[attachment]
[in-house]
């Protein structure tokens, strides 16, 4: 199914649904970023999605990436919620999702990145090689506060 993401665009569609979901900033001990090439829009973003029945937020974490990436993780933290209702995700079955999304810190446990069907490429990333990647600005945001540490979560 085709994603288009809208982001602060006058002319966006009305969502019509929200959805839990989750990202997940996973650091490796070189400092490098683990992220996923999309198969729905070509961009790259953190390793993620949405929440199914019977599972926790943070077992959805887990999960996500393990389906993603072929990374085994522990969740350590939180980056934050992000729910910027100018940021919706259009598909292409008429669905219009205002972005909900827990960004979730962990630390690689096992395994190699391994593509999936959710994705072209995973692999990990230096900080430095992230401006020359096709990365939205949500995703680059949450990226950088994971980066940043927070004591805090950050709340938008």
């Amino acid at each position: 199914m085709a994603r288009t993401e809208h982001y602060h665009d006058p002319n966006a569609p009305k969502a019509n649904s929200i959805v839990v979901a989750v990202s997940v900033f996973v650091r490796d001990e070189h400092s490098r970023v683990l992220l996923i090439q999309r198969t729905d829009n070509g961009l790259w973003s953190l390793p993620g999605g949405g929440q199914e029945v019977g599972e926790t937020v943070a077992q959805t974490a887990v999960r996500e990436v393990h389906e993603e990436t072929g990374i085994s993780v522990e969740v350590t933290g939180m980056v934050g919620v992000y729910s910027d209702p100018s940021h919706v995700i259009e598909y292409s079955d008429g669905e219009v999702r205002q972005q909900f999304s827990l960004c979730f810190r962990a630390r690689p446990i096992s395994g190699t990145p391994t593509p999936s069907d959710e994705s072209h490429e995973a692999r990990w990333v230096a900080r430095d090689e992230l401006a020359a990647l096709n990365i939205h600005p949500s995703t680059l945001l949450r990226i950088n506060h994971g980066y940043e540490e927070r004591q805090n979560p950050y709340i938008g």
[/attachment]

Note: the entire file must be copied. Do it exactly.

[in-house]
């Protein structure tokens, strides 16, 4: 199914649904970023999605990436919620999702990145090689506060 993401665009569609979901900033001990090439829009973003029945937020974490990436993780933290209702995700079955999304810190446990069907490429990333990647600005945001540490979560 085709994603288009809208982001602060006058002319966006009305969502019509929200959805839990989750990202997940996973650091490796070189400092490098683990992220996923999309198969729905070509961009790259953190390793993620949405929440199914019977599972926790943070077992959805887990999960996500393990389906993603072929990374085994522990969740350590939180980056934050992000729910910027100018940021919706259009598909292409008429669905219009205002972005909900827990960004979730962990630390690689096992395994190699391994593509999936959710994705072209995973692999990990230096900080430095992230401006020359096709990365939205949500995703680059949450990226950088994971980066940043927070004591805090950050709340938008």
């Amino acid at each position: 199914m085709a994603r288009t993401e809208h982001y602060h665009d006058p002319n966006a569609p009305k969502a019509n649904s929200i959805v839990v979901a989750v990202s997940v900033f996973v650091r490796d001990e070189h400092s490098r970023v683990l992220l996923i090439q999309r198969t729905d829009n070509g961009l790259w973003s953190l390793p993620g999605g949405g929440q199914e029945v019977g599972e926790t937020v943070a077992q959805t974490a887990v999960r996500e990436v393990h389906e993603e990436t072929g990374i085994s993780v522990e969740v350590t933290g939180m980056v934050g919620v992000y729910s910027d209702p100018s940021h919706v995700i259009e598909y292409s079955d008429g669905e219009v999702r205002q972005q909900f999304s827990l960004c979730f810190r962990a630390r690689p446990i096992s395994g190699t990145p391994t593509p999936s069907d959710e994705s072209h490429e995973a692999r990990w990333v230096a900080r430095d090689e992230l401006a020359a990647l096709n990365i939205h600005p949500s995703t680059l945001l949450r990226i950088n506060h994971g980066y940043e540490e927070r004591q805090n979560p950050y709340i938008g």